As I've indicated in prior posts, I tend to use price benchmarks (prior day's high or low price; pivot-point support and resistance; average trading price from the prior day) as targets. As long as we are seeing higher price lows on successive pullbacks in TICK, it makes sense to keep at least a portion of the position on until the target is reached.

In this particular case, because we opened above the prior day's range and at a multi-day high, I did not have a target beyond the R2 level from the prior trading session. I used a pragmatic criterion based upon the size of the recent trading ranges, with the assumption that the early morning lows were going to be the day's lows.

I like to take profits on a portion of the position when we get a burst of TICK and price movement in the direction of the trade. I'll then wait for a pullback in the TICK to reassess re-entry. In general, if the market gives me a quick 3+ point gain in the ES, I want to bank some of it--that's part of my emotional trade management.

The opening range is the market's initial equilibrium. A strong break outside that range is a clue that a short-term trend is forming. By limiting trades to the trend at the larger time frame, we can develop some high percentage trades that way and start the day in the green.

RELATED POST:

Pivot Point Targets
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7 comments:

SSK said...

WOW, thats a great resource from your twitter link. thanks for explaining its application. Steve ~SSK~

Brett Steenbarger, Ph.D. said...

Thanks, Steve; aligning my trades with the larger pattern of strength or weakness has been probably the most important improvement I've recently made in my own trading--

Brett

x said...

I love this type of post, please keep them coming!

A few points I need some clarifications on:

- how do you determine prior day's average trading price? Is it using (H+L)/2?

-Does this work in other time frames such as 5min?

-"We want to wait for pullbacks in the TICK to enter in the direction of the overall (upward) trend"

"I like to take profits on a portion of the position when we get a burst of TICK and price movement in the direction of the trade"

Can you illustrate using this chart where you would have entered & exited using the above principles? This would be alot clearer. Thanks!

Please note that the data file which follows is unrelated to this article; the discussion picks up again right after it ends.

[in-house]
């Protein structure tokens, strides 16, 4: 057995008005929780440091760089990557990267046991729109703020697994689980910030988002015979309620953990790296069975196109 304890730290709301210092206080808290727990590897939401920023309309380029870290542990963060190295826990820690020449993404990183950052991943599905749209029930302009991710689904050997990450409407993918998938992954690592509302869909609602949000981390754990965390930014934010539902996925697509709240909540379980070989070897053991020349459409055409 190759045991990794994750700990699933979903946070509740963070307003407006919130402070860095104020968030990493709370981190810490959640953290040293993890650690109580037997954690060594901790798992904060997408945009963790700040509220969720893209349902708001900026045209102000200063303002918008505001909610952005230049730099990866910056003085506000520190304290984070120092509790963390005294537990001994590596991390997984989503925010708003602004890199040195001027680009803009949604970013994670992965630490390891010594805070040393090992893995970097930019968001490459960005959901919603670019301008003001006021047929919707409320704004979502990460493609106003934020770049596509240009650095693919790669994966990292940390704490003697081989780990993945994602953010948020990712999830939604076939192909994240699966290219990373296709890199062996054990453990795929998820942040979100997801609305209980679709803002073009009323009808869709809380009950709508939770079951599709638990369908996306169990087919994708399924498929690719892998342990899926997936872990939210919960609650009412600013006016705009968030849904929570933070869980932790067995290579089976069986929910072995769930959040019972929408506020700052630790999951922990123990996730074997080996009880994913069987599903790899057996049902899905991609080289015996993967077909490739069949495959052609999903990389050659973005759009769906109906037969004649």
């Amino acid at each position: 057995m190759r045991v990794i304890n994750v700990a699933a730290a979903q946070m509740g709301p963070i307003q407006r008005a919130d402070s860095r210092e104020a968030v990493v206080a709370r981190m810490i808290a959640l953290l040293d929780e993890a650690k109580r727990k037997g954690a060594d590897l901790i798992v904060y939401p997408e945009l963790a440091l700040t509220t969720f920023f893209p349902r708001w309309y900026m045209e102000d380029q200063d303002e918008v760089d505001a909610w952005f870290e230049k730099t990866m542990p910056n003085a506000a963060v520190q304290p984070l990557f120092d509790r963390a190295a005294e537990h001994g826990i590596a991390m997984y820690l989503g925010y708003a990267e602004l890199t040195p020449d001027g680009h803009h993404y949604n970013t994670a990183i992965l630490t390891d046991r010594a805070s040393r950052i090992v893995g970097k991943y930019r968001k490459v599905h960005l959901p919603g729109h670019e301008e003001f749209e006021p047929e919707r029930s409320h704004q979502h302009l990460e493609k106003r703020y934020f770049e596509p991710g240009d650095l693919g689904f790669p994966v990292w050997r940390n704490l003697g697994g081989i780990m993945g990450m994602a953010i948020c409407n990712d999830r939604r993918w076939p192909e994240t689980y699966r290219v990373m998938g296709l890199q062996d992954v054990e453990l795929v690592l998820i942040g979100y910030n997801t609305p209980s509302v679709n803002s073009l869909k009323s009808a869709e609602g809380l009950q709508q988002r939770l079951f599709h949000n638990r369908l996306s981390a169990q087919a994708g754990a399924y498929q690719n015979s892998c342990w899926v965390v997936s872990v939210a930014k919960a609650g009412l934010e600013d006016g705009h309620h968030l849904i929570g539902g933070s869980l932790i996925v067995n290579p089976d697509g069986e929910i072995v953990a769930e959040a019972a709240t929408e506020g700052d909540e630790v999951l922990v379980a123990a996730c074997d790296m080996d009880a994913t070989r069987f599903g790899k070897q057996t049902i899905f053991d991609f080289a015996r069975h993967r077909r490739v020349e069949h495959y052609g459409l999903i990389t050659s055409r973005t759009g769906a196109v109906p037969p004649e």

Jordan

Brett Steenbarger, Ph.D. said...

Hi Jordan,

I use VWAP to calculate avg price, but you can use (H + L + C)/3 as well. I don't use other time frames for this strategy and will post trade execution in a future post; thanks--

Brett

Mark Perkins said...

thanks for this post

Soham Das said...

One Word: Absolute Gold!

Okay they were two words :D

JimRI said...

Dr. Brett,

It is great that you are addressing this and sharing it with us. One of the first patterns I saw when starting trading was that often most of the day's move occurs during the first 1/2 to 1 hour. So I made it my approach to trade that time frame. Then I encountered myself which led me to following you and reading your books.

While my best trades have been in the first 1/2 hour I have not been successful there much of the time. I have not been able to figure out in real time just what direction things are going or more importantly how far they will go. So I must have it all worked out in advance with the various IF-THEN approaches already in mind to act on what unfolds.

The thing I struggle with most is the decision about whether to jump into a strong move after it has started a breakout - as I don't have confidence in my assessment of how far it will go before reversing. I am spooked from having too many times bought at the top after dithering and watching while the move continues beyond where I thought it would pull back. Of course, getting in before the move starts, is the ideal and I have not mastered that.